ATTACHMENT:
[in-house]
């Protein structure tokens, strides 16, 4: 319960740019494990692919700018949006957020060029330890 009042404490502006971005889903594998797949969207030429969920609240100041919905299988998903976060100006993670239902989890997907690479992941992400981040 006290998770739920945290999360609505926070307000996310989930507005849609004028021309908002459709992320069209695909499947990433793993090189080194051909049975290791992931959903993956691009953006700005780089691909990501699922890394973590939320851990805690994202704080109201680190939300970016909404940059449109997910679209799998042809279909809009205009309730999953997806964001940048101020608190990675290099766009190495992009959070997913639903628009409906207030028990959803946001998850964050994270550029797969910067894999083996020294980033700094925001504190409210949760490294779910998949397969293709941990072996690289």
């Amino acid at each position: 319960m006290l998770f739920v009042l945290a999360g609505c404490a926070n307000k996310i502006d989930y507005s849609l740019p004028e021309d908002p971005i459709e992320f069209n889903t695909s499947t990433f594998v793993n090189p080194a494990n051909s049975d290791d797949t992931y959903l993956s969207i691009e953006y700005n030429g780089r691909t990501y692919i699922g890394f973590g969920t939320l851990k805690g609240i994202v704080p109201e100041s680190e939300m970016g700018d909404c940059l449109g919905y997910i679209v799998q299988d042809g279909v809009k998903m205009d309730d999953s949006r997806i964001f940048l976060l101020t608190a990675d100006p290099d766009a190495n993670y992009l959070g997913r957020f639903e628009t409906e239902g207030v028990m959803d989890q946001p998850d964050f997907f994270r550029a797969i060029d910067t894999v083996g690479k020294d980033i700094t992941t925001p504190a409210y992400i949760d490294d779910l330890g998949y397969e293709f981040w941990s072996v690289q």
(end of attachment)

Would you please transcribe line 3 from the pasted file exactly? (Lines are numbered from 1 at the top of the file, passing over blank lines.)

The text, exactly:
């Amino acid at each position: 319960m006290l998770f739920v009042l945290a999360g609505c404490a926070n307000k996310i502006d989930y507005s849609l740019p004028e021309d908002p971005i459709e992320f069209n889903t695909s499947t990433f594998v793993n090189p080194a494990n051909s049975d290791d797949t992931y959903l993956s969207i691009e953006y700005n030429g780089r691909t990501y692919i699922g890394f973590g969920t939320l851990k805690g609240i994202v704080p109201e100041s680190e939300m970016g700018d909404c940059l449109g919905y997910i679209v799998q299988d042809g279909v809009k998903m205009d309730d999953s949006r997806i964001f940048l976060l101020t608190a990675d100006p290099d766009a190495n993670y992009l959070g997913r957020f639903e628009t409906e239902g207030v028990m959803d989890q946001p998850d964050f997907f994270r550029a797969i060029d910067t894999v083996g690479k020294d980033i700094t992941t925001p504190a409210y992400i949760d490294d779910l330890g998949y397969e293709f981040w941990s072996v690289q």